What did ancient Indus people eat? What kind of crops did they grow? What did they cook? How might these things differ by city, town and region? To even get close to answering these questions, one needs a "a systematic collation of all primary published macrobotanical data, regardless of their designation as ‘crop’, ‘fully domesticated’ or ‘wild/weedy’ species," writes author Jennifer Bates. As part of her Ph.D thesis, she collated all this information scattered through published excavation reports and articles. She describes and explains her approach in the paper, and then links to the open data set she prepared (in .csv files). In the process, she manages to fix misspellings and other ambiguities across decades of discoveries by archaeologists from countless nations. The result is the basis for much deeper and more meaningful research in the years to come given the time-savings that ensue for future researchers who had a ready place to look-up (and add) data.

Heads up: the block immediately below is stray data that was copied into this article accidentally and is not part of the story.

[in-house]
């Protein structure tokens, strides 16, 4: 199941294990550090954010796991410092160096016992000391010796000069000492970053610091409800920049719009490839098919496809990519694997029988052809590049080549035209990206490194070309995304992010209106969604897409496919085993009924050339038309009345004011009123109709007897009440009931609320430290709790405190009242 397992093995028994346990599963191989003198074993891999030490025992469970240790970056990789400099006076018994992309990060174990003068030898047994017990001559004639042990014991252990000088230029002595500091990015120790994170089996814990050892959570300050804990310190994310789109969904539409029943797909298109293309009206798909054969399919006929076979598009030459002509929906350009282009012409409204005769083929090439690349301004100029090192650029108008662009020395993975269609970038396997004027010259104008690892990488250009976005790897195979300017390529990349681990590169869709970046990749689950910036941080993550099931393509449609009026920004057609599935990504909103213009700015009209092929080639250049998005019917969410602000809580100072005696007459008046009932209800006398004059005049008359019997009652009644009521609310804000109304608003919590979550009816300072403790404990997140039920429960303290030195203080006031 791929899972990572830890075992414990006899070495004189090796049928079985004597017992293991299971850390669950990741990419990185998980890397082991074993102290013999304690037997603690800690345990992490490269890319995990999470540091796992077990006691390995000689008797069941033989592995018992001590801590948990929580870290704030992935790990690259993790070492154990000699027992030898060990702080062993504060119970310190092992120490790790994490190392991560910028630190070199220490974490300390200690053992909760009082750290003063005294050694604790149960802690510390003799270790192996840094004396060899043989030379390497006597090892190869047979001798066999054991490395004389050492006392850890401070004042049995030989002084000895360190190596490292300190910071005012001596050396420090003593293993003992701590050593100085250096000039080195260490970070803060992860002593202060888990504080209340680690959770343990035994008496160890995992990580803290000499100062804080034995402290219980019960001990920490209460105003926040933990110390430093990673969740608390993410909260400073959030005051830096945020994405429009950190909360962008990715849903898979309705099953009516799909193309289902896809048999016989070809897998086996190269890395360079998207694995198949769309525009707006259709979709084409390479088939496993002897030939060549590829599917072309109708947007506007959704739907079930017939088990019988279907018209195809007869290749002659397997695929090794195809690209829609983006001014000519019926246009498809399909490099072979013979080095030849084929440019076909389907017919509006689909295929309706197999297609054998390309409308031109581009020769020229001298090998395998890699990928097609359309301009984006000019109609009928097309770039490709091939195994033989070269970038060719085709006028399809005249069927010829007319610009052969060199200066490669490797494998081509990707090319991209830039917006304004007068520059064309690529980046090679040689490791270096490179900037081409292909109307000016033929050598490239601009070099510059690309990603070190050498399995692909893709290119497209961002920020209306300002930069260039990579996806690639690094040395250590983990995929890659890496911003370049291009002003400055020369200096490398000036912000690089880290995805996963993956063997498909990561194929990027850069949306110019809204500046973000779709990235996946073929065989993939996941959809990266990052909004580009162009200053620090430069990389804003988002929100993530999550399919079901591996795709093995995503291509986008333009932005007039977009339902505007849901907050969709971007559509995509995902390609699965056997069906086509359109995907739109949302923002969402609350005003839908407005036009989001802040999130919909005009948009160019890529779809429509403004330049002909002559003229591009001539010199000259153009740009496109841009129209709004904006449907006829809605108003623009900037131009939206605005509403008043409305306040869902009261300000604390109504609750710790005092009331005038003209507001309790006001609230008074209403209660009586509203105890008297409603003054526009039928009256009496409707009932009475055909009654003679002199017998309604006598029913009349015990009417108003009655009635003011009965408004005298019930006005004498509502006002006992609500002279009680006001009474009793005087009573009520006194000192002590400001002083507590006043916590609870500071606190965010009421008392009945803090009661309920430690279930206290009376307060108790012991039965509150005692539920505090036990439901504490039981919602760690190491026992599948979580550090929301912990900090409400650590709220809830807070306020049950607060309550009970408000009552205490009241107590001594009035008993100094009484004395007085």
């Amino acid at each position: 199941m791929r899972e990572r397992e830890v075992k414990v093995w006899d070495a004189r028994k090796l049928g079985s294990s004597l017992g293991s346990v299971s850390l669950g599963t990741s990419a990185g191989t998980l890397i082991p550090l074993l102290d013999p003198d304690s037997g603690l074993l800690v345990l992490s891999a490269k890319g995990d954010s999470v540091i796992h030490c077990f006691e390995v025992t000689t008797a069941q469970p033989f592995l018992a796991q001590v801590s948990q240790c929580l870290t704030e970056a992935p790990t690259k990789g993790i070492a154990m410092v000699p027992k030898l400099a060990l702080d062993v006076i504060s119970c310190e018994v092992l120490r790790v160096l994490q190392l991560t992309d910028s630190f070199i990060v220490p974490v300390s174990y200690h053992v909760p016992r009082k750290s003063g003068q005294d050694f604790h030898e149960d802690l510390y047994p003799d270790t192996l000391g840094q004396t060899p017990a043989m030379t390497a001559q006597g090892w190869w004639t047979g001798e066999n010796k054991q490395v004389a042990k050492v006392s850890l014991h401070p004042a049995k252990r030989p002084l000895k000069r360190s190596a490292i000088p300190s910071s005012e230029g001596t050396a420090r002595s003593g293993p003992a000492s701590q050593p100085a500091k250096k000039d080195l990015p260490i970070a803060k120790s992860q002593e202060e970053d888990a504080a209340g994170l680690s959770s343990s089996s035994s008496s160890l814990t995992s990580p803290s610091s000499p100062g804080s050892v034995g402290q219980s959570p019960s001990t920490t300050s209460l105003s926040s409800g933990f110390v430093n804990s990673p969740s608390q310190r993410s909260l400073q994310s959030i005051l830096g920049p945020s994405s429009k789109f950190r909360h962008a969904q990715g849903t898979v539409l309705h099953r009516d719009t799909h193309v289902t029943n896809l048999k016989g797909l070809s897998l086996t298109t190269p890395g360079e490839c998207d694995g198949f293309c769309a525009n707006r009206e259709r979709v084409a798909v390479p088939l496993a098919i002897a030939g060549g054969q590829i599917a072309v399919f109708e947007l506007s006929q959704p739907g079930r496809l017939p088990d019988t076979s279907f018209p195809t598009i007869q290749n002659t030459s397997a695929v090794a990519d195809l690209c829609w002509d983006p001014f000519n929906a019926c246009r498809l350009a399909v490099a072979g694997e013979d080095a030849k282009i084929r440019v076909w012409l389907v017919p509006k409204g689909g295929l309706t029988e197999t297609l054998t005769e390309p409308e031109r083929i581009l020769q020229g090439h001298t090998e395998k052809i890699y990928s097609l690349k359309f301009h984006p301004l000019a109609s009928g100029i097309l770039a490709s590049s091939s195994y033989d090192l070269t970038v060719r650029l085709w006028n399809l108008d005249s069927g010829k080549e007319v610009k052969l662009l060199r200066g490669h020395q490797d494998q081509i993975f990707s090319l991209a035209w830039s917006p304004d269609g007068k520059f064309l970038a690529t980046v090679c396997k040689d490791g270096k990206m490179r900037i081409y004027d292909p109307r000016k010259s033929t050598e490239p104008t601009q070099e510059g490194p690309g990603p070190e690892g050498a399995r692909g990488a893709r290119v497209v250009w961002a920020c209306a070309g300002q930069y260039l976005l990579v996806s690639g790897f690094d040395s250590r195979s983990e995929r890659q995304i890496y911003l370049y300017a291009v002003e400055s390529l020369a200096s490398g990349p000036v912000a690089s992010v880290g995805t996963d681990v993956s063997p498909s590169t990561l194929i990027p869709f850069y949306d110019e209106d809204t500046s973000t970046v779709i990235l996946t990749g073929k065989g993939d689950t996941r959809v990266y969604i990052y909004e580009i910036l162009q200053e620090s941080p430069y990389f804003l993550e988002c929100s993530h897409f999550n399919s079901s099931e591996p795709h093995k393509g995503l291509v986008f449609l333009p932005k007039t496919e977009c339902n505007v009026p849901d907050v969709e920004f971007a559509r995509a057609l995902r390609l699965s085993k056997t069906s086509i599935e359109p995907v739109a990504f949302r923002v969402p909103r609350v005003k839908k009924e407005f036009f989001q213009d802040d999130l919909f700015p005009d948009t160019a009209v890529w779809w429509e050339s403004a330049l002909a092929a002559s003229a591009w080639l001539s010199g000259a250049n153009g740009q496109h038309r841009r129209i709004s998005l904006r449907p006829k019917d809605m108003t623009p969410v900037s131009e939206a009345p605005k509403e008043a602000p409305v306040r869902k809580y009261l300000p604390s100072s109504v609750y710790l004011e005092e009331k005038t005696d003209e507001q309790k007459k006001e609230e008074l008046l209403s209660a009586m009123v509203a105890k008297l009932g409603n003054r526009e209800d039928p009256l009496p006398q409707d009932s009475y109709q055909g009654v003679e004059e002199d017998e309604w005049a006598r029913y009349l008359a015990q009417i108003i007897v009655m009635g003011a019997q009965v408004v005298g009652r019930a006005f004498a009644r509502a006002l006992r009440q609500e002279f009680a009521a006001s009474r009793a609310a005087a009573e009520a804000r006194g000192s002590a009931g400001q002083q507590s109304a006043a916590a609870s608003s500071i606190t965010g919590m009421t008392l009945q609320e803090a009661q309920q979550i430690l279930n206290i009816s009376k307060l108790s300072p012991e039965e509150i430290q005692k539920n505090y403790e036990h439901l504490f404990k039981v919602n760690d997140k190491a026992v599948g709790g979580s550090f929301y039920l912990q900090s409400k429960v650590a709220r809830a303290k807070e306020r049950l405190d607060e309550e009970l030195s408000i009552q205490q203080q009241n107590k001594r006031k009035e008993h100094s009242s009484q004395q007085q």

One of the best things about archaeobotanical data is that it is subject to discovery, whether through fine mesh straining at sites that yield, say, seeds and other residues which can be subject to increasingly less expensive radiocarbon dating and other investigations that trace remnants of oils and spices and even their combinations in cooking pots and other vessels that are key to building a picture of ancient Indus "foodways" as experts like to call "the eating habits and culinary practices of a people, region, or historical period." An enormously valuable infrastructural contribution by a young scholar likely to make important contributions given this methodical approach.
Above: Map of Indus sites with archaeobotanical data. Numbers correspond to site names, found in file “ICArchbotSites.csv” deposited in the online repository.